If you’re a physio, they know they’re in pain and they can’t play their favourite sport, or sleep well, or kick a ball with the grandkids. As a marketing guy, my people know they’re not making enough sales or enough money. If you install solar panels, your ideal client knows they’re paying too much for power, they’re terrified of opening the electricity bill and their weekly pay just doesn’t go as far as it used to.  

Facebook is really effective at this stage of the funnel. It’s an interruptive ad medium which means we’re pushing the ads into the newsfeed of someone who is doing something else (scrolling their feed) and interrupting them. Before you get all antsy and start hating on Facebook ads, think about other forms of interruptive ads. TV. Radio. Newspaper and magazine. Direct mail. Interruptive is the primary source of advertising and it’s the medium that keeps free to air TV free, YouTube free, and Facebook free. So lets show it some love.  

Because of the interruptive nature of the ads, they’re really effective for branding, awareness and authority building, all activities successful marketers do at the top of their funnel. Examples are ads that drive traffic to …

  • your website to read an educational blog you’ve written
  • a podcast episode you’ve published.
  • a status update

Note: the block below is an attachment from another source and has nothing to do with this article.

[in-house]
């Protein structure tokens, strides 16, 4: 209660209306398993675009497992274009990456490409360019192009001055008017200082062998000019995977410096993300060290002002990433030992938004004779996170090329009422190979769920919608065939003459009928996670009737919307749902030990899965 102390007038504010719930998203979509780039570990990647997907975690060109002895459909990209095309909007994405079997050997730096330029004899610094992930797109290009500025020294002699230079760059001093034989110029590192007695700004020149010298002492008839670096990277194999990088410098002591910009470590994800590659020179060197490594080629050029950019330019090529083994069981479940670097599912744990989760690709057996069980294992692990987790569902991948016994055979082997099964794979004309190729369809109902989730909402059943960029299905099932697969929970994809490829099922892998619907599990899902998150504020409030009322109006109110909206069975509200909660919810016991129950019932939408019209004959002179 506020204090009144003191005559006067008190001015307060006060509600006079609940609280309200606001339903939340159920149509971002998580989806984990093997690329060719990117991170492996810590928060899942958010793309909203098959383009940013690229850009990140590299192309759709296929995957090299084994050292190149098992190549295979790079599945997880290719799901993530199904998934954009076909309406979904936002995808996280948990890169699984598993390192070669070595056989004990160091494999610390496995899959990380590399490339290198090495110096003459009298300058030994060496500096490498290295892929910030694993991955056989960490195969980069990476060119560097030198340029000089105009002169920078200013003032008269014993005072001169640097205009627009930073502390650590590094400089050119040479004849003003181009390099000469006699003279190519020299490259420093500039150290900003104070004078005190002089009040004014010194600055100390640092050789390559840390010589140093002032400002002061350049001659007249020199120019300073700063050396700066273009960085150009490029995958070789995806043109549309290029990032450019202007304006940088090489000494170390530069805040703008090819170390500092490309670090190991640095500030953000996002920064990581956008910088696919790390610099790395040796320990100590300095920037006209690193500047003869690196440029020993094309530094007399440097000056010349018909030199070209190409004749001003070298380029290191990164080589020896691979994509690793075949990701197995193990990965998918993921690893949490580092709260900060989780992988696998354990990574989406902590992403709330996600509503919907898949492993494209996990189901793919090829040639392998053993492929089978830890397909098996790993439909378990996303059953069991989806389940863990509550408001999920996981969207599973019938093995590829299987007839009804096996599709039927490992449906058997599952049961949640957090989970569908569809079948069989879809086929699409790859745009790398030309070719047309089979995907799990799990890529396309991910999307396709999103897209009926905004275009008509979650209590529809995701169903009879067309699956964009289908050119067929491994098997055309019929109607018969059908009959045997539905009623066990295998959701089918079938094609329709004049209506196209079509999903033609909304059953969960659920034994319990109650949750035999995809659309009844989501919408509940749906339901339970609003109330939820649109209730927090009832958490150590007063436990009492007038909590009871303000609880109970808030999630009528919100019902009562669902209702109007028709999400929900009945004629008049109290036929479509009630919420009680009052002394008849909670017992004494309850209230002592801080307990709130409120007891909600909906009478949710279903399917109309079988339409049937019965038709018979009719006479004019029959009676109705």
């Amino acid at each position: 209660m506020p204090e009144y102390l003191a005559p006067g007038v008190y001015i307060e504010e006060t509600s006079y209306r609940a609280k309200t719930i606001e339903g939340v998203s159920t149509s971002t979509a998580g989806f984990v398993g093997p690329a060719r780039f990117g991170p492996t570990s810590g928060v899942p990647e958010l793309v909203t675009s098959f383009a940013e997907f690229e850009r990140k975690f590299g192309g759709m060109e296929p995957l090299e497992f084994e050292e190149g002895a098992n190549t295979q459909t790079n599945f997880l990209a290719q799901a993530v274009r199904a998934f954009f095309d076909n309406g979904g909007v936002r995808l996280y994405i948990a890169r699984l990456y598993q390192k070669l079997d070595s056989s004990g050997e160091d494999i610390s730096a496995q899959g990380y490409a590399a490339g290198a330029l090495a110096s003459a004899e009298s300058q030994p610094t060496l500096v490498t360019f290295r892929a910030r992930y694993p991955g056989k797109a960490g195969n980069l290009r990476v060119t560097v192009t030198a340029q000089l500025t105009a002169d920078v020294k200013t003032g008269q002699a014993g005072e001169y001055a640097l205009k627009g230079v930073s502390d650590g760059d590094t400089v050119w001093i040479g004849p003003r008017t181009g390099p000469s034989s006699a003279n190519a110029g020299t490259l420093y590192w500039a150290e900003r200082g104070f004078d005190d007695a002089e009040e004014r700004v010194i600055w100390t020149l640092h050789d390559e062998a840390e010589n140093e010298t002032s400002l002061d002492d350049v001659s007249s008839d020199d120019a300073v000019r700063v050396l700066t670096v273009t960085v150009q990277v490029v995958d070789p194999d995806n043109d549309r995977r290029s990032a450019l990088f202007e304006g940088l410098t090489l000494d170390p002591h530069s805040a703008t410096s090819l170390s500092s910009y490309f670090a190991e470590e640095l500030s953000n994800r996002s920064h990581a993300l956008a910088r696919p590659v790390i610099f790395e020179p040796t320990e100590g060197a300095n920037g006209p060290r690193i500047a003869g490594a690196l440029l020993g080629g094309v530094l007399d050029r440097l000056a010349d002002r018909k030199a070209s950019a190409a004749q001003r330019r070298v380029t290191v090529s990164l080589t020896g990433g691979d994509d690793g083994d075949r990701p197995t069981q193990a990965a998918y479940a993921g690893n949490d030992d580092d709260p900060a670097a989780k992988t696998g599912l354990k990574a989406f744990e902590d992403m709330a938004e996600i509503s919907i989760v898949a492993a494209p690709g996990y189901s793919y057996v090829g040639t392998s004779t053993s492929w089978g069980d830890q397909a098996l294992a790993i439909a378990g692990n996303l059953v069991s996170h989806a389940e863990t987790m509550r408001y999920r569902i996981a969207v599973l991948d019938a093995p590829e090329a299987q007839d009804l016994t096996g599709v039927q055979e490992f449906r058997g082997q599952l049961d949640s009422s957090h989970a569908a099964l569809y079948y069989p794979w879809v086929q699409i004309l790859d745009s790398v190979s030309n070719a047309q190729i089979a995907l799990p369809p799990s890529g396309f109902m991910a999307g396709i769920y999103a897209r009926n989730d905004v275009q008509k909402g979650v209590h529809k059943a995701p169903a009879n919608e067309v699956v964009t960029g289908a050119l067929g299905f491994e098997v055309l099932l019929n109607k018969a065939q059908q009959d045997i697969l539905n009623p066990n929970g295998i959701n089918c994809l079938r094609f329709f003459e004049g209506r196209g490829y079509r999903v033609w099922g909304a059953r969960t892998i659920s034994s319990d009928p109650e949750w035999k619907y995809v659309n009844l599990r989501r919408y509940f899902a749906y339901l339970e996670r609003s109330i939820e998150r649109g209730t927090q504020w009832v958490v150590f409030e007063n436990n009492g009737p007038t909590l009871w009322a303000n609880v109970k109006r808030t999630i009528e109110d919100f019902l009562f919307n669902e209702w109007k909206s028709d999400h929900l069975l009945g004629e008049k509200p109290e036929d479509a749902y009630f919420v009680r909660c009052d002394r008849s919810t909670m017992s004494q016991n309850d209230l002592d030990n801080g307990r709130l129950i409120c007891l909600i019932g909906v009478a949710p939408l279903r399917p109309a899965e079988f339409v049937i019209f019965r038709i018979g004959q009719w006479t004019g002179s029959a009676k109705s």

• an article where you’ve been quoted
  • a case study you’ve developed

 

Facebook works well here because you can use more visual storytelling, longer copy and really grab the attention of people when they are in a more relaxed and open frame of mind. The main things to remember are that… 

 

  • You want people to consume the specific piece of content 
  • That piece of content needs to demonstrate there is a solution to the problem your ideal client is facing 
  • You need to be able to track the activity and retarget that person 
  • You’re not asking them for anything other than their time and attention. (Which, by the way, is the most valuable thing they can give you) 

 

At this stage of the funnel, your content will be most effective when it’s talking about the symptoms of the problem they’re facing and how its impacting their daily life. Also talk about their dream outcome. How they’d LIKE to be feeling. What they’d LIKE to know, or what they’d LIKE to have. Talk about the kinds of solution that are available and give some examples of others who have been successful. Don’t be talking specifically about your product or service just yet.